Can housewives live without their daily TV soaps? Can teenagers spend a day without logging to Facebook? Can football fans live without goal.com? We now take for granted that media has become an integral part of our lives and that we will never be able to live without it. So, let’s take a tour to see the role that the mass media is playing worldwide.
Functions of the Mass Media:
There is the instrumental surveillance, where mass media serves as the eyes and ears of the general public and provide the information necessary for daily life, such as stock market prices, weather forecasts, upcoming movie releases, new fashion and current affairs. For instance, how do you think the whole world heard about the first coronavirus outbreak? Through the media, of course!
Did you know that the news of the end of the War of 1812 took months to reach people across the Atlantic? However, within 2 hours of the events, more than 90% of the American population knew about the terrorist attacks of September 11, 2001.
Another type of mass media surveillance is warning or beware surveillance, where the media creates awareness on threats such as wars, natural disasters, economic declines, military threats and epidemics. It is the media’s task to act as a ‘watchdog’ and warn the public about dangers to assure the welfare of the nation. We might not directly experience what is happening worldwide, but we can rely on the media to keep us informed.
Mass media helps to shape a person’s view of the world. The audience is exposed to various perspectives and school of thoughts provided by the media to help people better understand and make judgements. Media gatekeepers decide on the content that will be presented to the audience. Mass communicators do not transmit only the information but also the significance of the information. An example is the national response to the killing of a British black teenager, Stephen Lawrence, in 1993, which led to a repeal of the double jeopardy rule in murder cases in the UK.
Online outlets such as eBay, allow both sellers and buyers to link up. This is known as the Linkage function, where the media plays a vital role in connecting several elements of the society that are not directly related. Other examples include how voters will follow their elected officials’ accomplishments through newspapers, how advertising connects both sellers and buyers, online dating services, such as match.com and dating.com, writing letters to editors and phone-ins on the radio.
The linkage function can be witnessed when geographically separated groups share information, which may be through social media and other media channels. The media can also lead to ‘audience building’, where social groups with similar interests are assembled together. For instance, in November 2017, The Sun daily newspaper was instrumental in asking all Malaysians to make donations to help the Penang Flood victims.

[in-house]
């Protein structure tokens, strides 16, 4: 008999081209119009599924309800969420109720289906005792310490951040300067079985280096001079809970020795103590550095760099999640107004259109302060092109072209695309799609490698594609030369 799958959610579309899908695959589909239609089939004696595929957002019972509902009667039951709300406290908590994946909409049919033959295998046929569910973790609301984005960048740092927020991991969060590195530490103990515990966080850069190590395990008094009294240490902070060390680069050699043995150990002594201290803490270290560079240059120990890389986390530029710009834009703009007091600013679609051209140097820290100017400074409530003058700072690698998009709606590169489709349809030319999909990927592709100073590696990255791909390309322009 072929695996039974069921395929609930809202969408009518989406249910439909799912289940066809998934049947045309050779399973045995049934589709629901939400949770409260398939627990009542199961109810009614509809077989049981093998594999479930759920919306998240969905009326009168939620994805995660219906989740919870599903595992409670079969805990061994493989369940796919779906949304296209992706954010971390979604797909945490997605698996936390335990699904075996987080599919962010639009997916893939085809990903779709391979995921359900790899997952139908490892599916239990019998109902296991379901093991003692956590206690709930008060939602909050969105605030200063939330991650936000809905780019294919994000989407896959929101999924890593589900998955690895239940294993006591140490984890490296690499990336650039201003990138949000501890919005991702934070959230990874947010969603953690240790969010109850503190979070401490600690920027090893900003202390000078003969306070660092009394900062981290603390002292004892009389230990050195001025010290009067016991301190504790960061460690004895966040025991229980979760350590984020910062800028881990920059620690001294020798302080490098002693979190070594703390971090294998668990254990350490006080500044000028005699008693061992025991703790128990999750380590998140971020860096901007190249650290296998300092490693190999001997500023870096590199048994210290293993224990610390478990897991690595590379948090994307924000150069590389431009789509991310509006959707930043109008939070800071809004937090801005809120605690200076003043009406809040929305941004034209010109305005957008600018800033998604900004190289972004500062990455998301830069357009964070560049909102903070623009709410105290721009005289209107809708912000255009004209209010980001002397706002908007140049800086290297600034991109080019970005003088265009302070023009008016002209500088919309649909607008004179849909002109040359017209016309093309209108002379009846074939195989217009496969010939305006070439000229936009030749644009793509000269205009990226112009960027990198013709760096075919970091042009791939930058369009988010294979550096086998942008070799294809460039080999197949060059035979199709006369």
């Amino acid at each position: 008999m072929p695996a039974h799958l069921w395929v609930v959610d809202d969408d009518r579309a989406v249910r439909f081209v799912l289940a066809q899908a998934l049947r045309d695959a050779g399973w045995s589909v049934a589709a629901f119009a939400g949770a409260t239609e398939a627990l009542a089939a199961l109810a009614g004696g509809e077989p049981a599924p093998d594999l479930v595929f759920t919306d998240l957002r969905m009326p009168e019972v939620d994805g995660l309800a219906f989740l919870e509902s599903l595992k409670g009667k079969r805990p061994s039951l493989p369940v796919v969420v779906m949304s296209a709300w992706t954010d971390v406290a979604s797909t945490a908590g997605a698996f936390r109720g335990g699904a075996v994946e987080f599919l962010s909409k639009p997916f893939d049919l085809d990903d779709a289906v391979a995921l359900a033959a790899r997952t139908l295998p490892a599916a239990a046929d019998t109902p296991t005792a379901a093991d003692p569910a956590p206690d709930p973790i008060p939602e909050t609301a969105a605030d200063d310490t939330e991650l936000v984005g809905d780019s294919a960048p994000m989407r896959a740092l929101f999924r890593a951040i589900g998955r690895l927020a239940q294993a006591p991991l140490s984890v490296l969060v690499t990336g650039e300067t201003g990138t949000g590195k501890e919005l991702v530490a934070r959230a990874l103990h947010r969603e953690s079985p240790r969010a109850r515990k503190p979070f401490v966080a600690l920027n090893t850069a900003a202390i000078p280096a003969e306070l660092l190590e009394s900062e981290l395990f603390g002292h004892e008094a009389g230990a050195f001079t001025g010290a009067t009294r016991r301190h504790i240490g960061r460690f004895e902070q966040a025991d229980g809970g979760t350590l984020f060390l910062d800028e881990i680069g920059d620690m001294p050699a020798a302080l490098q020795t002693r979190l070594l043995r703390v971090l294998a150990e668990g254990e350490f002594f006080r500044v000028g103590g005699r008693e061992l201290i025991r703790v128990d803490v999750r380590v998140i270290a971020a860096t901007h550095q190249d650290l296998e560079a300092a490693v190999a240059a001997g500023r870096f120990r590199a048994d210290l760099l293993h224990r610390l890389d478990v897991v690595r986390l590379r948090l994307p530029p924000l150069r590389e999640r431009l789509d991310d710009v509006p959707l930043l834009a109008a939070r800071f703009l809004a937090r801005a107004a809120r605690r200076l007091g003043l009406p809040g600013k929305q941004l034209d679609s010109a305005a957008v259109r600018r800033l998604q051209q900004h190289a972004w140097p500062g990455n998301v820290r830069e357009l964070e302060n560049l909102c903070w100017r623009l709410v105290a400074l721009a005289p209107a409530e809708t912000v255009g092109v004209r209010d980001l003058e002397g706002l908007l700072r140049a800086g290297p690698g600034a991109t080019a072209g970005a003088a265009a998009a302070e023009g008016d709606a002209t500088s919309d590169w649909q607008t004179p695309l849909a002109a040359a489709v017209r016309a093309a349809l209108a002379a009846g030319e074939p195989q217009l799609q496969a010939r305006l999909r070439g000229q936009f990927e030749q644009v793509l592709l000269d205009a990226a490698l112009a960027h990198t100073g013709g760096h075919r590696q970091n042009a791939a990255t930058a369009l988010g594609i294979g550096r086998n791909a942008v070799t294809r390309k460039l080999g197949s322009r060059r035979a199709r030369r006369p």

Transmission of Values Function
This function is also called the socialisation function. Here, mass media is seen as a socialisation agency, which reflects an increasing influence on shaping our norms and values. It plays a central role in shaping the personality of individuals. People’s view of the world, political and social attitudes, and political leaders’ beliefs are formed through their impressions from the media rather than personal experience. For example, did you know that shows like Full House and Step by Step promoted family values?
The mass media normally encourages conformist behaviours. It communicates acceptable and unacceptable forms of behaviour to reinforce perceptions of expected behaviours. For instance, news reports on the serious consequences for those who break the society’s norms. Another example is how BBC News published an online article in 2018 to raise awareness about the importance of wearing seat belts.
A popular function is how people use the media to escape from routines and to ease worries. People may immerse themselves in specific media types to compensate for the lack of satisfaction in their daily lives, or to gratify their needs and to relax their tired minds. Examples are how women read Mills and Boon novels to make up for the lack romance in their marriage, or newspapers including games like crosswords and Sudoku on their pages. Television offers people possibilities to view events that they would not have attended to such as the Oscars and the Olympics. Many sociologists believed that teenagers use horror films to gratify their need for excitement.
Today, the emergence of digital media has increased the entertainment function of the press. For instance, blogs such as Perez Hilton’s provide recent gossip news about celebrities, and YouTube is used to watch different types of videos while some people live alternative lives as avatars on websites such as Second Life.
Have you been able to identify and recognise the function that the media plays in our lives? Please share your comments!